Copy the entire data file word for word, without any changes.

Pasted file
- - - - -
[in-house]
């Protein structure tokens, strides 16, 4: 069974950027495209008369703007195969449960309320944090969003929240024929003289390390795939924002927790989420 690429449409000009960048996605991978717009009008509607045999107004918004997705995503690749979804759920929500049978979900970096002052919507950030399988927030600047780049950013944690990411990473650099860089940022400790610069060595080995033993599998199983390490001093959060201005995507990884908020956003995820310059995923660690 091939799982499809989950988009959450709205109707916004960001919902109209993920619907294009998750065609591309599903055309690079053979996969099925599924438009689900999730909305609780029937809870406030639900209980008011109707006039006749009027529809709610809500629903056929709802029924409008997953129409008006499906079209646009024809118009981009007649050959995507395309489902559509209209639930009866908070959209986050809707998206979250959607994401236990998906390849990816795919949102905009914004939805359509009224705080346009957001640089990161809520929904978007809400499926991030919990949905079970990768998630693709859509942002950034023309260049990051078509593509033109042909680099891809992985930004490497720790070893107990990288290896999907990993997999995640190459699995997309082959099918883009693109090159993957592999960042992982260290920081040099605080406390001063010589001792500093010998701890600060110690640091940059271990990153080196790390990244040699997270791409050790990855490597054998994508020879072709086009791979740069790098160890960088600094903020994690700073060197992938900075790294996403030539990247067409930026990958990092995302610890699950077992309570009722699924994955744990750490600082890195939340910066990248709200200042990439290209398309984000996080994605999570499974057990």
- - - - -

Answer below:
[in-house]
């Protein structure tokens, strides 16, 4: 069974950027495209008369703007195969449960309320944090969003929240024929003289390390795939924002927790989420 690429449409000009960048996605991978717009009008509607045999107004918004997705995503690749979804759920929500049978979900970096002052919507950030399988927030600047780049950013944690990411990473650099860089940022400790610069060595080995033993599998199983390490001093959060201005995507990884908020956003995820310059995923660690 091939799982499809989950988009959450709205109707916004960001919902109209993920619907294009998750065609591309599903055309690079053979996969099925599924438009689900999730909305609780029937809870406030639900209980008011109707006039006749009027529809709610809500629903056929709802029924409008997953129409008006499906079209646009024809118009981009007649050959995507395309489902559509209209639930009866908070959209986050809707998206979250959607994401236990998906390849990816795919949102905009914004939805359509009224705080346009957001640089990161809520929904978007809400499926991030919990949905079970990768998630693709859509942002950034023309260049990051078509593509033109042909680099891809992985930004490497720790070893107990990288290896999907990993997999995640190459699995997309082959099918883009693109090159993957592999960042992982260290920081040099605080406390001063010589001792500093010998701890600060110690640091940059271990990153080196790390990244040699997270791409050790990855490597054998994508020879072709086009791979740069790098160890960088600094903020994690700073060197992938900075790294996403030539990247067409930026990958990092995302610890699950077992309570009722699924994955744990750490600082890195939340910066990248709200200042990439290209398309984000996080994605999570499974057990």